in which a love for coffee breeds a new open, modular professional development design. A twin tale of learning that solving people's problems is not the same as meeting their needs, and that one university's trash is another university's treasure.


Ascilite 2014


Screenshot of original site


Coffeecourses full text


ANU Coffee Courses

Coffeecourses was another academic staff development project, this time designed to remediate some of the functional issues that preclude engagement in traditional face to face workshop programs, and also address the siloed nature of internal professional development activity.

Time and geography are the great enemies of workshops - only very few staff were able to find the time to walk across campus for 1-2 hour workshops. When teaching development and scholarship is not acknowledged and accommodated in academic workloads, only the most motivated staff find value in allocating big chunks of time to workshop attendance. But, I thought, surely everyone has time for 10 minutes while they are drinking a cup of tea of coffee? And there was some level of irony inherent in a professional development model that required people to be in a certain place at a certain time when our institutional bread and butter, and the model we most pride ourselves on, is the delivery of flexible fully online education because it’s the mode of study that fits in with people’s lives.

And so Coffeecourses were born - fully online, just in time, bite sized chunks of professional development. Built in WordPress for its openness and its feed-based architecture, people could subscribe to a particular course and receive regular (weekly or daily, depending on the course) content and activities via email or RSS. Each chunk was to take no more than 10 minutes to engage with.

I also took the opportunity to exploit the affordances of WordPress, inviting participant interaction via comments and throwing the courses open to worldwide attendance from any sector, allowing participants to engage much more widely than the handful of usual suspects who came to internal workshops.

As it transpired, the internet loved Coffeecourses. From a participant viewpoint, people came from several different countries and a variety of sectors - higher education, but also K-12 teaching, the VET sector and the private sector (Thorneycroft & Landrigan, 2014). They enrolled to learn about games-based learning, using Twitter in the classroom and a range of other topics. But perhaps Coffeecourses’ greatest success was conceptual - other institutions wanted to adopt the Coffeecourses model for their own professional development programs. Some, like the University of Waikato, made only casual adventures in this direction, but ANU ran long and hard with it and still runs a very successful Coffeecourses program today (Stagg et al, 2018).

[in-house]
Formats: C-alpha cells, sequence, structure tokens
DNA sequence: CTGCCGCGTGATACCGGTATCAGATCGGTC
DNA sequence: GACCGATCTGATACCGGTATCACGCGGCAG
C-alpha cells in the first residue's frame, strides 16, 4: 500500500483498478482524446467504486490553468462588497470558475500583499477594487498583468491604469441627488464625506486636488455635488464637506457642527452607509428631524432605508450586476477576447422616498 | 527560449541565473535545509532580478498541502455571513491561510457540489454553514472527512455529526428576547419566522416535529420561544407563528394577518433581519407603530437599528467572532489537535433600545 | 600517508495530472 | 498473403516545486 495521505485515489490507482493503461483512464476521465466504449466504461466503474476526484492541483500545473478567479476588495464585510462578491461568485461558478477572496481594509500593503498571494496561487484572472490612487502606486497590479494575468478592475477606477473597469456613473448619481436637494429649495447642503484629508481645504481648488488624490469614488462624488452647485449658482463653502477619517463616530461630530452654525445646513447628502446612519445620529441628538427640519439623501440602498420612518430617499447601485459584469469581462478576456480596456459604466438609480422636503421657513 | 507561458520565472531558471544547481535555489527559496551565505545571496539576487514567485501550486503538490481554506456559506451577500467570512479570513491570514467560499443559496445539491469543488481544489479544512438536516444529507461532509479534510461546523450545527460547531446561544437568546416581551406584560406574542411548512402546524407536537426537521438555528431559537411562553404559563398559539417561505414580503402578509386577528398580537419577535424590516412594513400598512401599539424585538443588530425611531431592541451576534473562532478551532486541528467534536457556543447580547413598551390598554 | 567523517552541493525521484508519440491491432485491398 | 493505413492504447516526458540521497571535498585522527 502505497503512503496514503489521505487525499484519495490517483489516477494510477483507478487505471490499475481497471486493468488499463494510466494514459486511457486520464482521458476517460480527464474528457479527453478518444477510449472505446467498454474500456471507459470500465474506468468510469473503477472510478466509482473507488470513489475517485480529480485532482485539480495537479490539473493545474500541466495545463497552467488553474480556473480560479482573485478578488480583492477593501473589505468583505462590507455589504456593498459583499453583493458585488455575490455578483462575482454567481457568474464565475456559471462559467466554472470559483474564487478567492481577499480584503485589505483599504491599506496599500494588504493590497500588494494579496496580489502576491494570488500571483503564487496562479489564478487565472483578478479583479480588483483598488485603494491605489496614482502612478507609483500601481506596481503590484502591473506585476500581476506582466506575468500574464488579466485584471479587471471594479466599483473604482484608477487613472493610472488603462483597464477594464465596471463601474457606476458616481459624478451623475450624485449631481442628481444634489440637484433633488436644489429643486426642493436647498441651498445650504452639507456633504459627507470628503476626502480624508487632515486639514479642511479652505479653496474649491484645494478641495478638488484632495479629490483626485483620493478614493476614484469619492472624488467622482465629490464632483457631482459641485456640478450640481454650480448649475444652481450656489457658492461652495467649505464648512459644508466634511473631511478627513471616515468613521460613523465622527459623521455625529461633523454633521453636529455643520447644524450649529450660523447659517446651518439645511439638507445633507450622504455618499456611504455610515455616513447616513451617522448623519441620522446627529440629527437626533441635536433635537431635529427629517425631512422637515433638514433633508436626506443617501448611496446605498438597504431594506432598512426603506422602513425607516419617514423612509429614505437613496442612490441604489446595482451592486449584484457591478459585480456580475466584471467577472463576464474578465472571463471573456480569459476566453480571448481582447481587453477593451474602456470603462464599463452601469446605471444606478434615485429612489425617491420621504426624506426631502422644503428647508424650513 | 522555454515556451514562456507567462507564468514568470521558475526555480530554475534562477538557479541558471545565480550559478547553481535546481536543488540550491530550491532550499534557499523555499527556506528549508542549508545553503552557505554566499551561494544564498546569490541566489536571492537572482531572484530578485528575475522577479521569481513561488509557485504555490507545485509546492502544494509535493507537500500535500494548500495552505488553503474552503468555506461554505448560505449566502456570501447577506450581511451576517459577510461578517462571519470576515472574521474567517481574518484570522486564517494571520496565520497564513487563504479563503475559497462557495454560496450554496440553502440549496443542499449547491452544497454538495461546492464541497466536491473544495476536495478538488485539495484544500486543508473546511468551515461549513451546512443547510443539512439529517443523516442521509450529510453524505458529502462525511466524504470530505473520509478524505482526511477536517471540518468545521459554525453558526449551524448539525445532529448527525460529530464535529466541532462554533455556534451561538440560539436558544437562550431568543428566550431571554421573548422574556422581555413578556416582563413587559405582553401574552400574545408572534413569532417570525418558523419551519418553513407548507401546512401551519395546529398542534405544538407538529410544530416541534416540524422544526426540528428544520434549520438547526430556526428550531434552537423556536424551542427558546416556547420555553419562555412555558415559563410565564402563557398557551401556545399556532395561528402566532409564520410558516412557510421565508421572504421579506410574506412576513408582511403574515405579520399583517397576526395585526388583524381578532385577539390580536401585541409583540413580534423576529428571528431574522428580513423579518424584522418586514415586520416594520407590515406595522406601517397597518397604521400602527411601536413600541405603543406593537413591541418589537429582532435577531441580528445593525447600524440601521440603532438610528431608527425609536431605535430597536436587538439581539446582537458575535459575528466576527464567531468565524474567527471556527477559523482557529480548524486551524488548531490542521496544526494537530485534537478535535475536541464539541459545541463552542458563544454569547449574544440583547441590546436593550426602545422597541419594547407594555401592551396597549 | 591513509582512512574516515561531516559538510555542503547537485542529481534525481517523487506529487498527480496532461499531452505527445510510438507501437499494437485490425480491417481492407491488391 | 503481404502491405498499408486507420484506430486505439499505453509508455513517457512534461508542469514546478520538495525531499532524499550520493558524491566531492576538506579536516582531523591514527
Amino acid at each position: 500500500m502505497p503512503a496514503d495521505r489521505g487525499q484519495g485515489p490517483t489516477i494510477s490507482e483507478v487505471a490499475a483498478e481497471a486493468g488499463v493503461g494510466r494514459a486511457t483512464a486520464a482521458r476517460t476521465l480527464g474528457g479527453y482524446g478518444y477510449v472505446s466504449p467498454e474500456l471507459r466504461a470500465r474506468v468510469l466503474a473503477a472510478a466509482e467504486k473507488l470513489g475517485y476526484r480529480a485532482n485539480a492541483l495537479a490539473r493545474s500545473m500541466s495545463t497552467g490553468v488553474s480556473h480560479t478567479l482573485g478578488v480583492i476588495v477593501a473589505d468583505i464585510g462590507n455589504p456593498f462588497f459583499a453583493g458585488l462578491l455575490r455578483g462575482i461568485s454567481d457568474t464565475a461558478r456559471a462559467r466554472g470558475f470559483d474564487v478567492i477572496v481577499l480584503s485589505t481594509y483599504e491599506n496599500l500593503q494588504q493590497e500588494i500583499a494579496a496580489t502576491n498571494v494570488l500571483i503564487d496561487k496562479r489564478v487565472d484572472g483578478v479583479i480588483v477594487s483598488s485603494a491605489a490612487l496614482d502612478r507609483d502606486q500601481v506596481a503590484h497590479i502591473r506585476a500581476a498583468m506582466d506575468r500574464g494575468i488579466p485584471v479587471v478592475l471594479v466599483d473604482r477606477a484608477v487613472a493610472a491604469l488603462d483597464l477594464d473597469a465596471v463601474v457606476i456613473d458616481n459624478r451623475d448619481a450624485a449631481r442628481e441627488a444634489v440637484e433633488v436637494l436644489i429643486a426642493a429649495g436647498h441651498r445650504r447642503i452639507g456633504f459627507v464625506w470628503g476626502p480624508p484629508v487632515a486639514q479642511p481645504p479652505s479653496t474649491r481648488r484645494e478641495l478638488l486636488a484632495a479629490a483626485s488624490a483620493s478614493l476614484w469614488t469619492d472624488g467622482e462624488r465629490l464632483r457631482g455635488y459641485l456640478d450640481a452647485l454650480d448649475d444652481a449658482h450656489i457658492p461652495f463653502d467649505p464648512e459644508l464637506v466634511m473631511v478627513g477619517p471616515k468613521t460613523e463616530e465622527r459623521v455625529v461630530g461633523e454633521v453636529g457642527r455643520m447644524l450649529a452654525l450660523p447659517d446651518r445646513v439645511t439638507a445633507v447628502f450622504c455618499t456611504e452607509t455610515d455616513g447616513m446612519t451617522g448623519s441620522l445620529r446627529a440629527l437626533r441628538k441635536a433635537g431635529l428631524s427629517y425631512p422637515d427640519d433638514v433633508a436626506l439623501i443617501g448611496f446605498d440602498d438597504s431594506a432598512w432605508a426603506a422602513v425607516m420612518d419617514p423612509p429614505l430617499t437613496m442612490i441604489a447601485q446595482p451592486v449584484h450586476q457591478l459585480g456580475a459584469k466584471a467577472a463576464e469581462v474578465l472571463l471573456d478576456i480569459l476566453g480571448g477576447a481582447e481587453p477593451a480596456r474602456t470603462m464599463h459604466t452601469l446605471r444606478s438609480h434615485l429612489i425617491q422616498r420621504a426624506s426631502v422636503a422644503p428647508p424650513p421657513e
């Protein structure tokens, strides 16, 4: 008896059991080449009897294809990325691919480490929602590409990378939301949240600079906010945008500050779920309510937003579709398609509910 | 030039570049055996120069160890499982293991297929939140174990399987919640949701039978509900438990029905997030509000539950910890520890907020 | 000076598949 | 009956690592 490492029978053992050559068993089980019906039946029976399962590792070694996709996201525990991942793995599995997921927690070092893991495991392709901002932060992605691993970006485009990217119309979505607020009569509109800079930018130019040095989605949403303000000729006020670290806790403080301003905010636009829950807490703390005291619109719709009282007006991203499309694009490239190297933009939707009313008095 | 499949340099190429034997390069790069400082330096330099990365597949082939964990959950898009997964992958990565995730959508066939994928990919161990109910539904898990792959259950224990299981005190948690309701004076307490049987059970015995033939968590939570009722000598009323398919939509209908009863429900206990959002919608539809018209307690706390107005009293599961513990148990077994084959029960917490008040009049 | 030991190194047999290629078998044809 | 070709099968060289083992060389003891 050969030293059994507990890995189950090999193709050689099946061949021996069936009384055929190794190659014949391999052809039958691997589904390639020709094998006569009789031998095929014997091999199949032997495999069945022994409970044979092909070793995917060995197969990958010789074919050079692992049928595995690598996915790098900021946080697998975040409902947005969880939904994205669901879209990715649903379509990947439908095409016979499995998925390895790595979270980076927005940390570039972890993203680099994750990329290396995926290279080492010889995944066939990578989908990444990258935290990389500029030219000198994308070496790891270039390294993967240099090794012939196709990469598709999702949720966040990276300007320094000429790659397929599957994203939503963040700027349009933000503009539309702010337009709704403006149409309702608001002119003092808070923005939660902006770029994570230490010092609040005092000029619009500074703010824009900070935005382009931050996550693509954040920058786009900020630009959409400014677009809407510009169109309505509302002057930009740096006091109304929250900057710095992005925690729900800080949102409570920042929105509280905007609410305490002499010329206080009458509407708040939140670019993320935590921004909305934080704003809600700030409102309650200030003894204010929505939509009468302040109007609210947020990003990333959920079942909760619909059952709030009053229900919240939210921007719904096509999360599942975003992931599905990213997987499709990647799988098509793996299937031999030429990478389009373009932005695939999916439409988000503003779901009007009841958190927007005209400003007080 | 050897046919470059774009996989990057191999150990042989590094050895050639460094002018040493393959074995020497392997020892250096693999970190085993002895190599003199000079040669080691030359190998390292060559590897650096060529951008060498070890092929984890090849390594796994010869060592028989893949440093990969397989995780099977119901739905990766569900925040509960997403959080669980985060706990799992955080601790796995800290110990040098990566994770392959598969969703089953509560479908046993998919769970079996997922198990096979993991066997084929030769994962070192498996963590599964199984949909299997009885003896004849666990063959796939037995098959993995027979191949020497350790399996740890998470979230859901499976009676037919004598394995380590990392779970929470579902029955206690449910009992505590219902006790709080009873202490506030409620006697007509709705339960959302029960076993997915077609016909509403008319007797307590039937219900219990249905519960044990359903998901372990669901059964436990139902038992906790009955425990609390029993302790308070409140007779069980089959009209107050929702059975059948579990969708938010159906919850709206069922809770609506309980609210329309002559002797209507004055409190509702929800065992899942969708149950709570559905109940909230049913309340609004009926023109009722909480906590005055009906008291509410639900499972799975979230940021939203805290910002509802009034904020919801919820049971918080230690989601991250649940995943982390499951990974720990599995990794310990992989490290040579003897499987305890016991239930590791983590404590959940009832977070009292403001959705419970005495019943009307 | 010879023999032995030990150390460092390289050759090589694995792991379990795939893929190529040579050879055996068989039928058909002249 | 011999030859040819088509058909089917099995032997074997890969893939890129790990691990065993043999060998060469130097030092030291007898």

Once again, though, the engagement within my own institution was only lukewarm. There was some level of uptake, and the model did receive some positive feedback, but in the end it turns out that people who teach online did not prefer to learn this way (Thorneycroft & Landrigan, 2014). Even if they weren’t able to attend, people wanted us to be offering traditional face to face workshops. Ultimately the project was discontinued as there was not enough demand to keep resourcing it with my time.

Part of the problem was my approach - keen to design new and innovative things quickly based on my own perception of needs and my own perception of good design, and harbouring a fairly cynical attitude towards traditional academic publishing, I only engaged with the literature at a surface level. One of my cited influences for this project, for instance, was Guskey’s 1999 paper on the design of professional development. At a glance his work aligned with my goals but had I read deeper I may have gained some key insights on the folly of only identifying symptoms and problems rather than true needs of staff. This is not something I would have been willing to recognise at the time and wouldn’t until several years later.


Guskey, T. (1999). Apply Time with Wisdom. Journal of Staff Development, 20(2). Retrieved from

Stagg, A., Nguyen, L., Bossu, C., Partridge, H., Funk, J. & Judith, K. (2018). Open Educational Practices in Australia: A First- phase National Audit of Higher Education. International Review of Research in Open and Distributed Learning, 19(3).

Thorneycroft, S., & Landrigan, B. (2014). Having your cake and eating it too: The rhetoric and reality of redesigning staff professional development. In B. Hegarty, J. McDonald, & S.-K. Loke (Eds.), Rhetoric and Reality: Critical perspectives on educational technology. Proceedings ascilite Dunedin 2014 (pp. 756-760).